Good cops despise bad cops. They are a disgrace.
    Cops have to be held to higher standards. If they can't handle have their every move scrutinized, they're in the wrong profession. I have seen far too many abuses with my own eyes to ever trust them, especially white cops. I'd make a horrible juror.
    "Yeah, but never trust a Ph.D who has an MBA as well. The PhD symbolizes intelligence and discipline. The MBA symbolizes lust for power." -- Katy Lied

  19. #49
    Motor Boatin' SOB Devildog's Avatar
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    Quote Originally Posted by wuapinmon View Post
    Cops have to be held to higher standards. If they can't handle have their every move scrutinized, they're in the wrong profession.
    You are more correct than you even realize.
    "We should remember that one man is much the same as another, and that he is best who is trained in the severest school."
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    "Study strategy over the years and achieve the spirit of the warrior. Today is victory over yourself of yesterday; tomorrow is your victory over lesser men."
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  20. #50
    Heartless Bastard Indy Coug's Avatar
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    Damn straight it's reverse racism. If a black man was beaten to a bloody pulp on video, along with the audio of his terrible demise:

    1. This story would have made headlines back in July or August of last year, not this week

    2. The level of scrutiny from media and various political factions would be so high that it would overwhelm the newspaper headlines and air time on television.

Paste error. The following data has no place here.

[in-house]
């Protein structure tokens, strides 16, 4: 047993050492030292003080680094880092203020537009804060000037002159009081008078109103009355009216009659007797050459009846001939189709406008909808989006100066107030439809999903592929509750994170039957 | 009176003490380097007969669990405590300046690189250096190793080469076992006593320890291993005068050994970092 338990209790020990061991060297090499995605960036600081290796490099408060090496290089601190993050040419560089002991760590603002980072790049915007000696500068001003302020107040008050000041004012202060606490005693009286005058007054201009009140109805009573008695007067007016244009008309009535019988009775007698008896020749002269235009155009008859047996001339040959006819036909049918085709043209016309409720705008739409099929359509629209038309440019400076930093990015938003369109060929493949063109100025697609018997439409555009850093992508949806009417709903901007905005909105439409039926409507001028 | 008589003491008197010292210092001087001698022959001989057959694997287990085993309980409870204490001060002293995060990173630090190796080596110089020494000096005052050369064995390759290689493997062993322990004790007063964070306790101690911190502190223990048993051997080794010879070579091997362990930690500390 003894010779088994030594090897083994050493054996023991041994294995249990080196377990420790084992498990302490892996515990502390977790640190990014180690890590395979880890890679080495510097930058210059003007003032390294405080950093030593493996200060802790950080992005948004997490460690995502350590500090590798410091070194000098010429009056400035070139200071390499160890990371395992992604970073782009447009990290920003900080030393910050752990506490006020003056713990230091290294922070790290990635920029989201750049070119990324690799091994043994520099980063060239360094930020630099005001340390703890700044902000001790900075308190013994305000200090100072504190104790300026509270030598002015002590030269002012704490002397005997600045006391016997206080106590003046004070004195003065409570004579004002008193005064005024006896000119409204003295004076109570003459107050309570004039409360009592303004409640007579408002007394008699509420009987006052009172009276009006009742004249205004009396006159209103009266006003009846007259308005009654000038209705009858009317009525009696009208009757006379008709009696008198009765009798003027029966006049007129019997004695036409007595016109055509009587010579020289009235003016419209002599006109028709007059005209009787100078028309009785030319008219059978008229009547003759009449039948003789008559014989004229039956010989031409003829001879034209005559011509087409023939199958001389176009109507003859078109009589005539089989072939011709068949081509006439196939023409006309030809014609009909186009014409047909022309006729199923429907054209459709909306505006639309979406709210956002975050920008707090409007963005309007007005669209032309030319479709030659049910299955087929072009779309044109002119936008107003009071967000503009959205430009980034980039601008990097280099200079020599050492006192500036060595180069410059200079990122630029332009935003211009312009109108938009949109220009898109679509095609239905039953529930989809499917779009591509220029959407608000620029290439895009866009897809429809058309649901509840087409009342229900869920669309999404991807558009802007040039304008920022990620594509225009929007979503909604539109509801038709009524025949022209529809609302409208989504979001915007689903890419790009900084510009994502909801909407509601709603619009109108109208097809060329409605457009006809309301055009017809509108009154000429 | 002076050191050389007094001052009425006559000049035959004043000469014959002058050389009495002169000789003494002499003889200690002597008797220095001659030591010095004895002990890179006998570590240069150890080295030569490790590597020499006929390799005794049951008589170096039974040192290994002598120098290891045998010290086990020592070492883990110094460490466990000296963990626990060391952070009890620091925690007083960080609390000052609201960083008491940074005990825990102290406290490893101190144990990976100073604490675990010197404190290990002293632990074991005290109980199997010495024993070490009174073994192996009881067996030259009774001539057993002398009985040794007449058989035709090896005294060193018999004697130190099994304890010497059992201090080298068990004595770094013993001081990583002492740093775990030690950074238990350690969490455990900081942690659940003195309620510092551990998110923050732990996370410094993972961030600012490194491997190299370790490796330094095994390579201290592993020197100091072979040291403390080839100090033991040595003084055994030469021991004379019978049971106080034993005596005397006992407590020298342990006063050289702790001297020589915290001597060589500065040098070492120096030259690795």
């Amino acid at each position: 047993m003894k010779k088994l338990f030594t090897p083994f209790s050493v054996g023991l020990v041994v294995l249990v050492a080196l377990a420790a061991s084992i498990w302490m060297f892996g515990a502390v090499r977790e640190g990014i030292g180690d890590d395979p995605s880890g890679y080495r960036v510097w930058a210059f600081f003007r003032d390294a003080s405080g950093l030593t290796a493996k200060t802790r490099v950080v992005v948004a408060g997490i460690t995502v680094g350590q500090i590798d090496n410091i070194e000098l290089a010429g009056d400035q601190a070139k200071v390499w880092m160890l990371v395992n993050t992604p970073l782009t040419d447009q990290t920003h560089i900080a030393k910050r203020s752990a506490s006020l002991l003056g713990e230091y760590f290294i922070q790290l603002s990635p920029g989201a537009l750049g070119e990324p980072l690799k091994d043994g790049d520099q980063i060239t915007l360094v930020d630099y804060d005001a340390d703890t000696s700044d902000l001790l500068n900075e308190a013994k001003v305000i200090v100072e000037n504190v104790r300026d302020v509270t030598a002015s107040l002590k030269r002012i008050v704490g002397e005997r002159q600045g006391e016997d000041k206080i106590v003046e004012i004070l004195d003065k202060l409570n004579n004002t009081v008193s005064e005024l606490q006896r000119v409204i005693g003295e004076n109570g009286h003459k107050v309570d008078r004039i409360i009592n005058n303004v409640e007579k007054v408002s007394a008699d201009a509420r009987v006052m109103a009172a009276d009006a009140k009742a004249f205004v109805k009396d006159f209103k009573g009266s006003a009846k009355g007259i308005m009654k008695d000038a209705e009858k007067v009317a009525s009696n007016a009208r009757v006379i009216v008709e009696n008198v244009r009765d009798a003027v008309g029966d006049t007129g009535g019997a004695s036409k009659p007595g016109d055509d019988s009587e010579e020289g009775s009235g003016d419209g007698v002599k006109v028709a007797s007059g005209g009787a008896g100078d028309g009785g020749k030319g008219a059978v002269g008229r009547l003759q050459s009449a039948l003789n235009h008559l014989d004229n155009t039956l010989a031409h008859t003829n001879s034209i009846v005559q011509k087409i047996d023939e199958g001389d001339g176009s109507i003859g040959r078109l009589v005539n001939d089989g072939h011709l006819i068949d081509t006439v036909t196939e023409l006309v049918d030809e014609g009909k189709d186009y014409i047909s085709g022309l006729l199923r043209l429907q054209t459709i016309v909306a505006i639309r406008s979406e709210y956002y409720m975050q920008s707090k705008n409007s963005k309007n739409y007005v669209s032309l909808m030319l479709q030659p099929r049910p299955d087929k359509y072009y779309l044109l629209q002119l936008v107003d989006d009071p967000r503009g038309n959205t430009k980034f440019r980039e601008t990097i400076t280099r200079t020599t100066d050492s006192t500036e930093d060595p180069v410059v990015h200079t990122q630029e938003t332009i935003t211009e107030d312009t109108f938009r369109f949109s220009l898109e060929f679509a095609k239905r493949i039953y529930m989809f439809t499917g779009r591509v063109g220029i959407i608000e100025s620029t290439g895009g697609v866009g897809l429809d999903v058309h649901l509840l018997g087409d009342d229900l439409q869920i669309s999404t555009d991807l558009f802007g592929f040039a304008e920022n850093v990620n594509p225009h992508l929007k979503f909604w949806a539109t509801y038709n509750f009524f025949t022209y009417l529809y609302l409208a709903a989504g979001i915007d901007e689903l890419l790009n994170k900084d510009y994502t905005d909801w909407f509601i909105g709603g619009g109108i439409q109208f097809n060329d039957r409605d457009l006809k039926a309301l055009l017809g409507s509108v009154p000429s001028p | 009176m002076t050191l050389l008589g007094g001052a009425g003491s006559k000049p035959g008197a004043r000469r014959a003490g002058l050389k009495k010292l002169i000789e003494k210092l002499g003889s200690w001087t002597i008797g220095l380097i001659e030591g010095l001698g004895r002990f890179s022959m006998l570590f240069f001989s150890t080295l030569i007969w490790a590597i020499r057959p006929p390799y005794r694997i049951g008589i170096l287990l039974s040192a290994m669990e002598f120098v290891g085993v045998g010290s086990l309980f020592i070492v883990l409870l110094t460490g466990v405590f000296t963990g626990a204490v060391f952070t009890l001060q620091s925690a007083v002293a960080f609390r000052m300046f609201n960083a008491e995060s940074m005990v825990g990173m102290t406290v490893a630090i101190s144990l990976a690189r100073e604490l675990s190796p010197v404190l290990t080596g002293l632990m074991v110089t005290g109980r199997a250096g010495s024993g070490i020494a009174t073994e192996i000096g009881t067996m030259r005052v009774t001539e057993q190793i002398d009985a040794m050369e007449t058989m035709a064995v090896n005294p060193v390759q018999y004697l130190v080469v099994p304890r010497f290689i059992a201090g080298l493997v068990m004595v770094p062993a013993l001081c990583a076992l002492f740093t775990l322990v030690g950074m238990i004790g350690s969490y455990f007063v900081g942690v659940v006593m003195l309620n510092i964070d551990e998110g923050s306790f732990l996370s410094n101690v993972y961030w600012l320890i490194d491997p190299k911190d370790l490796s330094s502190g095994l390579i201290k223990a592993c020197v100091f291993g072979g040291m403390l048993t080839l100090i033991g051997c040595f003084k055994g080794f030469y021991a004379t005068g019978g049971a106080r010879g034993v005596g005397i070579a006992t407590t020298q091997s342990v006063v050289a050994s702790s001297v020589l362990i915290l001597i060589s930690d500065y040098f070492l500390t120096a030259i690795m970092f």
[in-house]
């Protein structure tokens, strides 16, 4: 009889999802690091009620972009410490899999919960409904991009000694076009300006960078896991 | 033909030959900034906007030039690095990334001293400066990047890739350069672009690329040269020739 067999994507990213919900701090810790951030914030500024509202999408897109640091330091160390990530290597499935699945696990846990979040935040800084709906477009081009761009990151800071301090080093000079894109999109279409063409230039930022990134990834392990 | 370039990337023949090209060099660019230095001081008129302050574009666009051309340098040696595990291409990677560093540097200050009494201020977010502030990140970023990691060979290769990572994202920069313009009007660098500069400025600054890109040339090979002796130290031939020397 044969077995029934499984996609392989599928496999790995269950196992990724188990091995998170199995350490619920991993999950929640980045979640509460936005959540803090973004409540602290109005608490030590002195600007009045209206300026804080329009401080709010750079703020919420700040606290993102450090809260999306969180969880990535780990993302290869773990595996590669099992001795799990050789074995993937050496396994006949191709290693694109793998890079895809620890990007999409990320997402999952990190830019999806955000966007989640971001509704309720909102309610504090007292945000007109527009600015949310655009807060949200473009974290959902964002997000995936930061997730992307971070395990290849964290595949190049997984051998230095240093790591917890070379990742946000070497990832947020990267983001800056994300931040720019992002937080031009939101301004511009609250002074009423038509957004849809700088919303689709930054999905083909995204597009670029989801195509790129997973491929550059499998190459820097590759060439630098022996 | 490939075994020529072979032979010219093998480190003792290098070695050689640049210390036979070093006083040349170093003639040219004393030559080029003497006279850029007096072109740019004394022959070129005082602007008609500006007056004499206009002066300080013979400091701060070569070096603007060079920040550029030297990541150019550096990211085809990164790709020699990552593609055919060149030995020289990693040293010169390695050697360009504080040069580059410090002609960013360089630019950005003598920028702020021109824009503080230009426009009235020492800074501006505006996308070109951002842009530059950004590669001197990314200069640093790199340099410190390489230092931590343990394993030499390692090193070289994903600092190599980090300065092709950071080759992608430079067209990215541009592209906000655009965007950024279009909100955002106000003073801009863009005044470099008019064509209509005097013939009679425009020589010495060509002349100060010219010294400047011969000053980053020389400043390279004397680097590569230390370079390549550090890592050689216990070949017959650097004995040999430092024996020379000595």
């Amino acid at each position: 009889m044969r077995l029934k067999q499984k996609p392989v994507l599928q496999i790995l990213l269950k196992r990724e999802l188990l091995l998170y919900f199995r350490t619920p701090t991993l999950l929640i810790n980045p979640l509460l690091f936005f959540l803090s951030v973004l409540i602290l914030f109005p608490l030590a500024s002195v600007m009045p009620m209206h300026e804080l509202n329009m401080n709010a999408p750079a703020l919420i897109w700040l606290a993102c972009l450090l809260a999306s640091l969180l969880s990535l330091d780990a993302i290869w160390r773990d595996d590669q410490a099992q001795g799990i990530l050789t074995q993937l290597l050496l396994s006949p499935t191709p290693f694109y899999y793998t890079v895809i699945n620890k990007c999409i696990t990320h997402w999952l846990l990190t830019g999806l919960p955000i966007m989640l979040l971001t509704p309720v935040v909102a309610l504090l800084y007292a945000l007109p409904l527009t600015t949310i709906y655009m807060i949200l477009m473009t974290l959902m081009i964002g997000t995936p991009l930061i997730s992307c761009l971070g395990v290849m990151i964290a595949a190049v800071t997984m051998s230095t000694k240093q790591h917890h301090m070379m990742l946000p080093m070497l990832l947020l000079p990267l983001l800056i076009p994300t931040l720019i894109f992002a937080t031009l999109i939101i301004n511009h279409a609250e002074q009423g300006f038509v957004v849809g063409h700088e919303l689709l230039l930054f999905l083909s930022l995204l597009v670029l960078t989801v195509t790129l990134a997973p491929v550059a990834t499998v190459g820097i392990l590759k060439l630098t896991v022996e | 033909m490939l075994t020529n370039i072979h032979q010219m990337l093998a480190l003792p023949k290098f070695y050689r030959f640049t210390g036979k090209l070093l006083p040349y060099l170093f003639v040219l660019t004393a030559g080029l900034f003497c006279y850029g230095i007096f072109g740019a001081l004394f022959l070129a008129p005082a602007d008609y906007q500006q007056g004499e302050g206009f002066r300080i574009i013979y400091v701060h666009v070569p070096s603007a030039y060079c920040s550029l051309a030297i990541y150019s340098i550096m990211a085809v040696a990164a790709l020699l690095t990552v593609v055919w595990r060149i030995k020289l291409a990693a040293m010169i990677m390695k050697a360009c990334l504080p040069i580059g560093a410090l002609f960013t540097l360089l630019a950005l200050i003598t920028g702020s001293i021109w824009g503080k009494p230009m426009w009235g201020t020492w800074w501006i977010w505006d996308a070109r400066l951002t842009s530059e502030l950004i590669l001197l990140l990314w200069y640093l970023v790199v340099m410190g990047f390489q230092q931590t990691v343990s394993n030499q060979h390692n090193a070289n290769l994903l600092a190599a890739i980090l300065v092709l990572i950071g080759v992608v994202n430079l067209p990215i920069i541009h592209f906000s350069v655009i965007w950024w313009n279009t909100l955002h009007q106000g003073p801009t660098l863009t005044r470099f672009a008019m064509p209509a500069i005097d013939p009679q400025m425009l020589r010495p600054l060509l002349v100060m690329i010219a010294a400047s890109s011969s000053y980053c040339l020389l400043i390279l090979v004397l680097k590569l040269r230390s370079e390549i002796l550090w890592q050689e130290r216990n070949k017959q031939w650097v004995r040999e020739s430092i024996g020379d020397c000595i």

But since it was only a mentally ill white man, there's no danger of rioting, so it serves no purpose for the media and other ne'er-do-wells to stir the pot for their own nefarious purposes.
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  21. #51
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    Quote Originally Posted by Devildog View Post
    You are more correct than you even realize.
    FTR, again, I've written many times that I think cops deserve a sabbatical. Every 5-7 years, we should give them six months off to do absolutely nothing related to policing. And, yes, I'm willing to pay for it.

    I also support requiring college degrees for cops, ending the war on drugs completely, and harsher penalties for using a weapon in the commission of a crime.
    "Yeah, but never trust a Ph.D who has an MBA as well. The PhD symbolizes intelligence and discipline. The MBA symbolizes lust for power." -- Katy Lied

  22. #52

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    Quote Originally Posted by wuapinmon View Post
    FTR, again, I've written many times that I think cops deserve a sabbatical. Every 5-7 years, we should give them six months off to do absolutely nothing related to policing. And, yes, I'm willing to pay for it.

    I also support requiring college degrees for cops, ending the war on drugs completely, and harsher penalties for using a weapon in the commission of a crime.
    Good luck finding enough people with college degrees willing to be cops.

  23. #53
    Heartless Bastard Indy Coug's Avatar
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    Quote Originally Posted by smokymountainrain View Post
    Good luck finding enough people with college degrees willing to be cops.
    I have seen news stories about people turned down for being too intelligent. The explanation given is that they would be too bored by the monotony and lack of intellectual stimulation.
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  24. #54
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    Quote Originally Posted by Indy Coug View Post
    I have seen news stories about people turned down for being too intelligent. The explanation given is that they would be too bored by the monotony and lack of intellectual stimulation.
    I am sure that it was more of a "you're too intelligent, and I have to hire the deadbeat son of my cousin/boss/lady I am sleeping with..."
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  25. #55

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    Quote Originally Posted by Devildog View Post
    The bolded part is just not true. Especially when the offenses are minor.